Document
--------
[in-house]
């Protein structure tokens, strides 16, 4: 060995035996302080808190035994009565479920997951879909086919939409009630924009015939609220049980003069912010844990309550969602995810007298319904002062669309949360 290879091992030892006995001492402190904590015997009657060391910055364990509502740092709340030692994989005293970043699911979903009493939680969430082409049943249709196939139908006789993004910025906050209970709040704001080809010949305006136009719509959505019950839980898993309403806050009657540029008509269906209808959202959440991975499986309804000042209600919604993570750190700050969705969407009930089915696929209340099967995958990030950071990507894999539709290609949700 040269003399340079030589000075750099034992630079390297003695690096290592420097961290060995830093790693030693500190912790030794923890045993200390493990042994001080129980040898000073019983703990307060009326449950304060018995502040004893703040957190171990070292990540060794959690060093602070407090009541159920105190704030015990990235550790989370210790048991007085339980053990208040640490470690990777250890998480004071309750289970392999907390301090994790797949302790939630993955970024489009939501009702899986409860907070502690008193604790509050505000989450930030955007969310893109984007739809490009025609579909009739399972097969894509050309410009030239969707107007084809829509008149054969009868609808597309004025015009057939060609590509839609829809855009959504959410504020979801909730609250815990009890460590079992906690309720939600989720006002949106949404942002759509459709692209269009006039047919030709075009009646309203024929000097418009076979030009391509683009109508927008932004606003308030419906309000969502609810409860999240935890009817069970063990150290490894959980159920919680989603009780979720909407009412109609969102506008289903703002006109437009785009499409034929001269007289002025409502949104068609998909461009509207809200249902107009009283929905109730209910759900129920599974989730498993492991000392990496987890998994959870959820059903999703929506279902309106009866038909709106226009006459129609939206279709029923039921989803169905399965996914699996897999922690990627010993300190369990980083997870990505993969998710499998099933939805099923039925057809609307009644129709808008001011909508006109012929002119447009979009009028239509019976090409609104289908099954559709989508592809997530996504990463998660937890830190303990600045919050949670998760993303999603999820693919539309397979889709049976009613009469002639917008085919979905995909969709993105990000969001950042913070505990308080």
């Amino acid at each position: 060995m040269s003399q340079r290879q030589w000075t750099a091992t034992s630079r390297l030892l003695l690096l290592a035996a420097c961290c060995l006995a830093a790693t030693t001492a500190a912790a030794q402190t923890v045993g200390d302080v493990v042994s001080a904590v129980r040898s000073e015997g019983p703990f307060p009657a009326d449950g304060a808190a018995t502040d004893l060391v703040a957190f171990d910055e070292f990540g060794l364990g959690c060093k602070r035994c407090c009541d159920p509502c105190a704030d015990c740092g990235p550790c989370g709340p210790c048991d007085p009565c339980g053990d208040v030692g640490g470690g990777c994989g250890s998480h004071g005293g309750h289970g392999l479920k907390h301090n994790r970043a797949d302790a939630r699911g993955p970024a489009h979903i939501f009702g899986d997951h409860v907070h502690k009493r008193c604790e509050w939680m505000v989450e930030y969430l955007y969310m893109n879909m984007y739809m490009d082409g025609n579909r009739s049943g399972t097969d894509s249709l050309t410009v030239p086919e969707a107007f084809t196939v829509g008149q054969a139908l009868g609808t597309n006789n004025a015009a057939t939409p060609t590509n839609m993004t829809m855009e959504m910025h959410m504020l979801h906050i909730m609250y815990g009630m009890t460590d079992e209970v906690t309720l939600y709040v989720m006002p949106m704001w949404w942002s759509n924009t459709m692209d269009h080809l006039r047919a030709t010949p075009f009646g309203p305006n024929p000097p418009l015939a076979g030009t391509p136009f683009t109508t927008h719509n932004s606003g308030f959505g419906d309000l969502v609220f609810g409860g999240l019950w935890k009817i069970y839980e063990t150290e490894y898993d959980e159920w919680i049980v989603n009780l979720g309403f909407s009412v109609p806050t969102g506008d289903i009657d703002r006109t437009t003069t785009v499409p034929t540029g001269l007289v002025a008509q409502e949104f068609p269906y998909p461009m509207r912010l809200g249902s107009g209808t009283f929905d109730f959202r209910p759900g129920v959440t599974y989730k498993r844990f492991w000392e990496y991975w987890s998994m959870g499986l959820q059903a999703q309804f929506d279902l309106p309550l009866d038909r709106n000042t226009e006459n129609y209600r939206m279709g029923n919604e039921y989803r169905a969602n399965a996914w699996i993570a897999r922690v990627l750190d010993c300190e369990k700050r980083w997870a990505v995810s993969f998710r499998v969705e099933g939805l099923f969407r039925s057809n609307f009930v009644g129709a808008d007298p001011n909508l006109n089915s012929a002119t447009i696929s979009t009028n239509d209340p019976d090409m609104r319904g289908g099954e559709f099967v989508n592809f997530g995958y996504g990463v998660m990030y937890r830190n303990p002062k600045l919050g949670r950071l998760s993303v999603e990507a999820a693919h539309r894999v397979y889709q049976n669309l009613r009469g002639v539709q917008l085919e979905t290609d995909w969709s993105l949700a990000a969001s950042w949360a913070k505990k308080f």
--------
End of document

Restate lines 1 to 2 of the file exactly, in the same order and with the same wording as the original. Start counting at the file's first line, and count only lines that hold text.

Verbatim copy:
[in-house]
């Protein structure tokens, strides 16, 4: 060995035996302080808190035994009565479920997951879909086919939409009630924009015939609220049980003069912010844990309550969602995810007298319904002062669309949360 290879091992030892006995001492402190904590015997009657060391910055364990509502740092709340030692994989005293970043699911979903009493939680969430082409049943249709196939139908006789993004910025906050209970709040704001080809010949305006136009719509959505019950839980898993309403806050009657540029008509269906209808959202959440991975499986309804000042209600919604993570750190700050969705969407009930089915696929209340099967995958990030950071990507894999539709290609949700 040269003399340079030589000075750099034992630079390297003695690096290592420097961290060995830093790693030693500190912790030794923890045993200390493990042994001080129980040898000073019983703990307060009326449950304060018995502040004893703040957190171990070292990540060794959690060093602070407090009541159920105190704030015990990235550790989370210790048991007085339980053990208040640490470690990777250890998480004071309750289970392999907390301090994790797949302790939630993955970024489009939501009702899986409860907070502690008193604790509050505000989450930030955007969310893109984007739809490009025609579909009739399972097969894509050309410009030239969707107007084809829509008149054969009868609808597309004025015009057939060609590509839609829809855009959504959410504020979801909730609250815990009890460590079992906690309720939600989720006002949106949404942002759509459709692209269009006039047919030709075009009646309203024929000097418009076979030009391509683009109508927008932004606003308030419906309000969502609810409860999240935890009817069970063990150290490894959980159920919680989603009780979720909407009412109609969102506008289903703002006109437009785009499409034929001269007289002025409502949104068609998909461009509207809200249902107009009283929905109730209910759900129920599974989730498993492991000392990496987890998994959870959820059903999703929506279902309106009866038909709106226009006459129609939206279709029923039921989803169905399965996914699996897999922690990627010993300190369990980083997870990505993969998710499998099933939805099923039925057809609307009644129709808008001011909508006109012929002119447009979009009028239509019976090409609104289908099954559709989508592809997530996504990463998660937890830190303990600045919050949670998760993303999603999820693919539309397979889709049976009613009469002639917008085919979905995909969709993105990000969001950042913070505990308080």